Kidney Disease and Transplant Forum
Our mission is to support patients (adult and pediatric) and their families with during their time of need as they go through the End Stage Renal Disease and/or Transplant process with relevant information, support and access to helpful medical tools and resources.
Common Types of Pancreas Diseases and Treatment
Pancreatitis is an inflammation of the pancreas. It is often associated with early activation of digestive enzymes in the cells and ducts of the exocrine pancreas, instead of in the duodenum, that start "digesting" (destroying the tissues of) the pancreas itself. It usually presents with abdominal pain and can cause nausea and vomiting.
Pancreatic Cancer is the fourth leading cause of cancer death in the United States, killing more than 39,000 people a year. Risks include smoking, age, sex (more common in men), chronic pancreatitis, and exposure to some industrial chemicals. About 95% of pancreatic cancers develop in the exocrine tissues. Pancreatic cancer is very difficult to detect in the early stages because symptoms are either absent or nonspecific: abdominal pain, pruritus, nausea, loss of appetite, and sometimes jaundice. Tumors near the head section that block flow to the intestine may be detected earlier. Only about 10% of the cancers are still contained within the pancreas at the time of diagnosis, which makes effective treatment very difficult. Additionally, pancreatic cancer does not respond well to current treatments. A variety of clinical studies and research efforts are being conducted on an ongoing basis to discover more effective methods. Cancer of the pancreas may cause damage to the pancreas, leading to EPI. Pancreatic cancer is sometimes treated with a pancreatectomy.
Pancreatic Insufficiency is not a primary disorder but is secondary to the other causes of pancreatic disease. It is the inability of the pancreas to produce and/or transport enough digestive enzymes to break down food in the intestine. It typically occurs as a result of progressive pancreatic damage, damage that may be caused by a variety of conditions. It is most frequently associated with cystic fibrosis in children and with chronic pancreatitis in adults; it is less frequently but sometimes associated with pancreatic cancer and other diseases that are considered to be "non-pancreatic causes" of insufficiency.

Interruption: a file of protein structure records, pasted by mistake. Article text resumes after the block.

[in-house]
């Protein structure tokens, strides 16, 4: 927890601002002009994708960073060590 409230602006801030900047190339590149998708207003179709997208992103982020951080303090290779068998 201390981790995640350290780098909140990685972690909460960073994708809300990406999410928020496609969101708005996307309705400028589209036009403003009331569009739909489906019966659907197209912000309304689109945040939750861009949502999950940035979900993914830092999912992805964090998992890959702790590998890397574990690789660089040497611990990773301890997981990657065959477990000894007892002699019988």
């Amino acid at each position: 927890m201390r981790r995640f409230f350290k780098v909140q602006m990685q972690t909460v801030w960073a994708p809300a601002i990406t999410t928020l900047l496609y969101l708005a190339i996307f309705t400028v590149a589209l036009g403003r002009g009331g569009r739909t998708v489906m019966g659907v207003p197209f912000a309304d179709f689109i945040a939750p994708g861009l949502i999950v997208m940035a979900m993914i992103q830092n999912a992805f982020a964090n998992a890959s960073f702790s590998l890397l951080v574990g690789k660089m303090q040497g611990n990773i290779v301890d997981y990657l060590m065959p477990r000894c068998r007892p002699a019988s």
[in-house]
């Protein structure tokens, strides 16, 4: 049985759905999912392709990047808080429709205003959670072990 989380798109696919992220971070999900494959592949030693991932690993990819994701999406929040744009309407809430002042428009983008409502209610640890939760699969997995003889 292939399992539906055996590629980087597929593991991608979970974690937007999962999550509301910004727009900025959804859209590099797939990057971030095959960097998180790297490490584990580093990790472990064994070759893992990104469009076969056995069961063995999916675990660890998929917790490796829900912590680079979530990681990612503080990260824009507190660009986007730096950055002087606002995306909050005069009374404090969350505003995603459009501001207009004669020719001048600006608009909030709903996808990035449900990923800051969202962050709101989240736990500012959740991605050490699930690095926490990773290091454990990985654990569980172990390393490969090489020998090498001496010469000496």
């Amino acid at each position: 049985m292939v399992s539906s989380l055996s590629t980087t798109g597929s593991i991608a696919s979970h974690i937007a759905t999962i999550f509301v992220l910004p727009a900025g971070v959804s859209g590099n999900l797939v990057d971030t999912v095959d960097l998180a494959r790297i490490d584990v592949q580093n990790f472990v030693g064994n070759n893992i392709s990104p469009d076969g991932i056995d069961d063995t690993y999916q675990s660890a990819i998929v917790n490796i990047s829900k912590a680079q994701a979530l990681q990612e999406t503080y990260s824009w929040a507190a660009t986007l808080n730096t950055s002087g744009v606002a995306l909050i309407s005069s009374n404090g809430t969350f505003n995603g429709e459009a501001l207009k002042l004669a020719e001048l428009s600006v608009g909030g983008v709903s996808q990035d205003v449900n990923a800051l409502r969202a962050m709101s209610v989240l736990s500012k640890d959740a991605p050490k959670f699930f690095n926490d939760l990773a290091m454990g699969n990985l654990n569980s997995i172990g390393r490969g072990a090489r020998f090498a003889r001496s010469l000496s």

Pancreatectomy is the medical term for the surgical removal of the pancreas. The surgery may involve removal of the entire pancreas (total pancreatectomy) or only a portion of the pancreas (partial pancreatectomy). A pancreatectomy can be performed as a treatment for pancreatic cancer, pancreatic tumors (pre-malignant), chronic pancreatitis, or when the pancreas has been severely damaged by injury. Removing part of or the entire pancreas may cause a loss of pancreatic digestive enzyme production, leading to EPI.
Pancreatic Transplant is an organ transplant that involves implanting a healthy pancreas (one that produces insulin) into a person whose pancreas no longer can supply sufficient insulin to the body. The healthy pancreas comes from either a deceased donor, or in the form of a partial pancreas from a living donor. A pancreas transplant offers a potential cure for type 1 or insulin-dependent diabetes. A successful pancreas transplant will eliminate the need for insulin injections, reduce or eliminate dietary and activity restrictions due to diabetes, and decrease or eliminate the risk of severe low blood sugar reactions. A pancreas transplant can also help manage the damage to other organs including the kidneys that may result from Type 1 diabetes.